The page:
November 11, 2019
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Elizabeth Warren cites Susan Collins as one reason for a potential Maine campaign

Charlie Neibergall | AP
Charlie Neibergall | AP
Democratic presidential candidate Sen. Elizabeth Warren walks off stage after speaking at the Polk County Democrats Steak Fry, Saturday, Sept. 21, 2019, in Des Moines, Iowa.

U.S. Sen. Elizabeth Warren became the first Democratic presidential candidate to tease a Maine campaign on Tuesday, with a key staffer putting it among a handful of targeted states and citing the high-profile 2020 U.S. Senate race as a main reason.

That pledge came in a Tuesday email to supporters from Roger Lau, Warren’s campaign manager, which said the campaign would be hiring staff throughout the fall in Maine and other states with March nominating races.

Lau said the campaign is “targeting our resources” to help Democrats in other competitive races including one against U.S. Sen. Susan Collins, R-Maine, who is a top target for national Democrats, saying the election is “about more than just beating” President Donald Trump.

“If we want to make big, structural change, we need to make sure Democrats control the U.S. House and Senate and win important gubernatorial and state legislative races across the country,” Lau said.

A Warren spokesman did not elaborate on when the campaign planned to hire in Maine or the specifics of how those plans would be integrated with the Senate race, but it amounted to the first Democratic campaign pledge to hire staffers here ahead of the March 3 primary.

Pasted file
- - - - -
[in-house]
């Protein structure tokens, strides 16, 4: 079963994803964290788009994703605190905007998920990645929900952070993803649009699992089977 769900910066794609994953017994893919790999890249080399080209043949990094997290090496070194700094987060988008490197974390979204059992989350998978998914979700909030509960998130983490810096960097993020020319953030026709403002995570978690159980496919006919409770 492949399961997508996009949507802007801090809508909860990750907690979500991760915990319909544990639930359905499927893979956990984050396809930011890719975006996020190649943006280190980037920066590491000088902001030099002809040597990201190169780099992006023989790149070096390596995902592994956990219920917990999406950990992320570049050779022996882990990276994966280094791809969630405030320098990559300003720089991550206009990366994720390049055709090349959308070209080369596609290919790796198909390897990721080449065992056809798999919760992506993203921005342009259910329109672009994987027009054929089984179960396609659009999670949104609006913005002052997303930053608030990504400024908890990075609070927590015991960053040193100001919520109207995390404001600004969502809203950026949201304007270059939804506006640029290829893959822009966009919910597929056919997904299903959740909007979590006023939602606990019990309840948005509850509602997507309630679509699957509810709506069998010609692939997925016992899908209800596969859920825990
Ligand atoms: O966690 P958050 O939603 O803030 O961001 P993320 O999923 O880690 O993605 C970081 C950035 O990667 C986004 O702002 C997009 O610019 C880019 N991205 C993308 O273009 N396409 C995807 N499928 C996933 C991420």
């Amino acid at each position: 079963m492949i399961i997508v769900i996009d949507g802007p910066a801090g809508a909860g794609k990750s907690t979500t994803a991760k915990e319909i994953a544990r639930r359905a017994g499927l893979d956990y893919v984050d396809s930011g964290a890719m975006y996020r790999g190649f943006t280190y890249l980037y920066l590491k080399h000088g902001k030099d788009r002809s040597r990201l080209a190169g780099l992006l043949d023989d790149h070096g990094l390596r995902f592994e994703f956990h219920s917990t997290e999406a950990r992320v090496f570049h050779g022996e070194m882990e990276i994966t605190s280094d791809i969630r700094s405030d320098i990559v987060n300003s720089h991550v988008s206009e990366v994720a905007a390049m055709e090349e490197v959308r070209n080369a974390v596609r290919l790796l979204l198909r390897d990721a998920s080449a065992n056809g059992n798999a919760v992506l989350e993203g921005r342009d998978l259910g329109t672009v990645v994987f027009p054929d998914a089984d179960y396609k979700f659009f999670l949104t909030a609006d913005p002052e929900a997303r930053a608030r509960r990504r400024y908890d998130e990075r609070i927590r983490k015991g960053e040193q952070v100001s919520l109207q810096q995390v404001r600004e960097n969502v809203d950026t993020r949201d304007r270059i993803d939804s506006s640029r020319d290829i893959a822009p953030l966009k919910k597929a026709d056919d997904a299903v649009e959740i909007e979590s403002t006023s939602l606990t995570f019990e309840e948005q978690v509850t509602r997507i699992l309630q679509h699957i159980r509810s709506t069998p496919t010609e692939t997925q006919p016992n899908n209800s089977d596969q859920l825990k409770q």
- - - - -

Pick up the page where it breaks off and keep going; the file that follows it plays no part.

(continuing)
The Massachusetts senator has had a strong September in the presidential race. She has overtaken Vermont Sen. Bernie Sanders for the second-place slot among Democrats in national polling averages compiled by RealClearPolitics and leads former Vice President Joe Biden, the national front-runner for the nomination, in the early caucus state of Iowa.

Campaigns are now more focused there and in other early-voting states that include Maine’s neighboring state of New Hampshire. Warren didn’t follow other candidates across the state line when Maine got its first burst of presidential activity in August.

Mayor Pete Buttigieg of South Bend, Indiana, and Sanders held rallies within two weeks of each other at Portland’s State Theatre in August and September, respectively, while New Jersey Sen. Cory Booker held a Portland event this month. Author Marianne Williamson visited Eliot in July.

The Republican National Committee has been organizing for months in Maine to bolster Trump’s re-election campaign. It will be largely geared toward winning the more conservative 2nd Congressional District, which delivered Trump one of Maine’s four electors in 2016.

Nina McLaughlin, a Republican National Committee spokeswoman, said the party has had “a permanent ground game” in Maine since 2016 and “try as they may, Democrats can’t compete with our grassroots efforts.”

It would be rare for a senator to campaign directly against a colleague, but Warren would not be the first Democratic presidential hopeful to weigh in on Collins’ race. Buttigieg implored his Portland crowd to back Maine House Speaker Sara Gideon in her challenge against Collins.

Gideon is backed by national Democrats’ campaign arm, but she faces a five-way primary against lobbyist Betsy Sweet, lawyer Bre Kidman, retired Air Force major general Jonathan Tracey and travel agent Michael Bunker.

“Add this to the already long list of out-of-state interests trying to tell Mainers how to vote,” said Kevin Kelley, a spokesman for the Collins campaign of Warren’s Tuesday missive.

 



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